opinion, Rationalism

Observing Modi

Modi’s strength is his ability to say exactly what the audience wants to hear.

This occasionally leads to laughable incidents like telling a group of traders that they have better risk taking abilities than soldiers, making fun in Japan of people suffering from demonetisation for an NRI audience and crying the next day for a local audience, quoting Dylan in music concerts, Star Wars in America, and relocating Taxila from Pakistan to Bihar.

But make no mistake, it gives him a direct connection with the masses that no other leader in India can match in scale, and this allows him to make other leaders in Gujarat, within the BJP, and indeed in India…. irrelevant.

This mandate from the public allows him to concentrate power within his own being and this has allowed him to make quick decisions for corporates trying to do business, further enhancing his credibility in that stakeholder group (environment, etc. be damned).

He gets more money and that is invested in PR that connects with the masses. It’s a virtuous (?) cycle of power reinforcement and all other politicians are playing catch up.

There are a few problems that come along with these strengths.

One is he says different things to different people and they might figure out he’s not trustworthy.

But only fact checkers catch him on this as the rest of the groups he speaks to are remarkably insulated from one another. He could easily speak about meritocracy in some Business India conclave that is uploaded on YouTube for bschool (business school) kids to watch while speaking in front of a poster of the Ram mandir (temple) in some UP rally the next day. He could just as easily give lectures on the importance of press freedom while his government is forcing TV channels off air.

Modi uses a lot of emotional Rhetoric

Most people will not catch on to just how duplicitous he is. They’re too busy with life to audit his promises.

So he’s getting away with it.

The other problem is that he has no coherent vision or ideas past national and cultural pride. Everything else is a mish-mash of self contradictory nonsense.

He can set rules on how much money we can withdraw of our own money after having wowed the corporate crowd with his ‘vision’ of minimum governance. He can talk about black money and transparency after his party has blocked every effort to make its cash based funding and expenditure visible.

Sooner or later, as a result of this incoherence of strategy, we were going to see a train-wreck.

It’s here

It’s called demonetization.

We’re seeing the impact of centralized decision making of a man not intelligent or secure enough psychologically to surround himself with smart people who can say no.

It was a harebrained idea that was shambolically implemented by someone who would be excellent at organising the logistics of the local fair in a town.

But nothing bigger.

And as the initiative fails to clamp on black money, counterfeiters, terrorists, etc. while killing lives, businesses, GDP growth, and trust, the question we can ask is…. how will he worm his way out of this hole?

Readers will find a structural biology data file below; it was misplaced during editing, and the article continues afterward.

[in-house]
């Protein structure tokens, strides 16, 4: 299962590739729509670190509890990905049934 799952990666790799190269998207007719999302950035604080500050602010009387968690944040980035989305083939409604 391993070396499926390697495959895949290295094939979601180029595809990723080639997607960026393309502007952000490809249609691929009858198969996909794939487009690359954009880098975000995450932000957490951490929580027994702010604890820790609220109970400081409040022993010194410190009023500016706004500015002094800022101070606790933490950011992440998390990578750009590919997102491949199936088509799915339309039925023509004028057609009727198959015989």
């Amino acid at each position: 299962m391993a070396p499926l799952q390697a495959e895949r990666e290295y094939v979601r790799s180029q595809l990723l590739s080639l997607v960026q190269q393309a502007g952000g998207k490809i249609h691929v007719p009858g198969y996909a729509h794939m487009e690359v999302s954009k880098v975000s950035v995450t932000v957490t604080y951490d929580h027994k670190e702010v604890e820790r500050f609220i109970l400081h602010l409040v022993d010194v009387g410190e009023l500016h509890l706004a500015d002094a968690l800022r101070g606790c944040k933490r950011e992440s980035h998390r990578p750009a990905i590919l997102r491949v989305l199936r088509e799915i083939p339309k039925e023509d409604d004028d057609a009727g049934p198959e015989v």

He will simply tell the business crowd that it is the first of many steps to clamp down on black money and also present them with yet another Ponzi promise – this time the vision of a cashless utopia.

And the bschool crowd will fall for it because they have no clue about black money and cashless utopia sounds even more exciting than bullet trains. And of course because their universe revolves around themselves they will conclude that the cashless economy has been achieved in all parts and pop strata of India if they themselves occasionally pay an outlet or kaali peeli in South Mumbai with paytm.

The poor will be told that rich black marketers were hurt very badly and shown repeated footage of one or two success stories till they believe that something actually happened.

Belief in karma allows the poor to put up with any level of suffering. It also allows the rich to remorselessly celebrate their entitlement since they believe they deserve everything they get.

Is there anything the opposition can do?


They’ve got to segment the market and deliver differentiated messages to each group using the medium most suited to that segment just the way that Modi does.

Marketing 101.

With the rich crowd they just need to keep using international Nobel prize winning economists to express horror at the idea, let alone the execution of demonetization. Also magazines like Economist, etc. The MBA crowd don’t want to sound dumb so if every foreign reputed news source is down on demonetization, they will speak less loudly. You can’t influence them by telling them babies and pensioners died. They really don’t care and think it’s all worth it for ‘development’. And they will wait as long for acche din as Christians have been waiting for the second coming of Christ. They will let as many people die in the civilizing of Bharat as Christians were willing to kill while civilizing the savages of the Americas and other Imperial conquests.